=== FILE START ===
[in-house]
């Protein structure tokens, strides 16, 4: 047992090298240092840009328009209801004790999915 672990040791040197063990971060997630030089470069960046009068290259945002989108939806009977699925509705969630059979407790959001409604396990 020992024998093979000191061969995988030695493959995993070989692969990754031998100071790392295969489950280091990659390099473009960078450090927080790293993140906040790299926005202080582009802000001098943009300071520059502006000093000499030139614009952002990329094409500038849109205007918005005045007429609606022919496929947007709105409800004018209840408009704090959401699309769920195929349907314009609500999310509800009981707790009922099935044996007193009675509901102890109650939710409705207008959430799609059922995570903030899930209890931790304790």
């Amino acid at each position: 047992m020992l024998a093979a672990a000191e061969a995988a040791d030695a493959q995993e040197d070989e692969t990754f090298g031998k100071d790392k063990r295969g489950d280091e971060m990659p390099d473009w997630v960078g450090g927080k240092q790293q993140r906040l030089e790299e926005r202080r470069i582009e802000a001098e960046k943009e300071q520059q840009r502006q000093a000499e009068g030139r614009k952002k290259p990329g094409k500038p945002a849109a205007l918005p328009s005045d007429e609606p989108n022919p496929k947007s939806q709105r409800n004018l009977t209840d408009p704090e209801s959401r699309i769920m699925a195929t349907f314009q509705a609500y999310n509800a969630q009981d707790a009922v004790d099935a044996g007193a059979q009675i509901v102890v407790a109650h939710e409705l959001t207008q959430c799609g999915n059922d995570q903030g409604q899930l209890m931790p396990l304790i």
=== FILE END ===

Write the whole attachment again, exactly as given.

[in-house]
């Protein structure tokens, strides 16, 4: 047992090298240092840009328009209801004790999915 672990040791040197063990971060997630030089470069960046009068290259945002989108939806009977699925509705969630059979407790959001409604396990 020992024998093979000191061969995988030695493959995993070989692969990754031998100071790392295969489950280091990659390099473009960078450090927080790293993140906040790299926005202080582009802000001098943009300071520059502006000093000499030139614009952002990329094409500038849109205007918005005045007429609606022919496929947007709105409800004018209840408009704090959401699309769920195929349907314009609500999310509800009981707790009922099935044996007193009675509901102890109650939710409705207008959430799609059922995570903030899930209890931790304790």
């Amino acid at each position: 047992m020992l024998a093979a672990a000191e061969a995988a040791d030695a493959q995993e040197d070989e692969t990754f090298g031998k100071d790392k063990r295969g489950d280091e971060m990659p390099d473009w997630v960078g450090g927080k240092q790293q993140r906040l030089e790299e926005r202080r470069i582009e802000a001098e960046k943009e300071q520059q840009r502006q000093a000499e009068g030139r614009k952002k290259p990329g094409k500038p945002a849109a205007l918005p328009s005045d007429e609606p989108n022919p496929k947007s939806q709105r409800n004018l009977t209840d408009p704090e209801s959401r699309i769920m699925a195929t349907f314009q509705a609500y999310n509800a969630q009981d707790a009922v004790d099935a044996g007193a059979q009675i509901v102890v407790a109650h939710e409705l959001t207008q959430c799609g999915n059922d995570q903030g409604q899930l209890m931790p396990l304790i």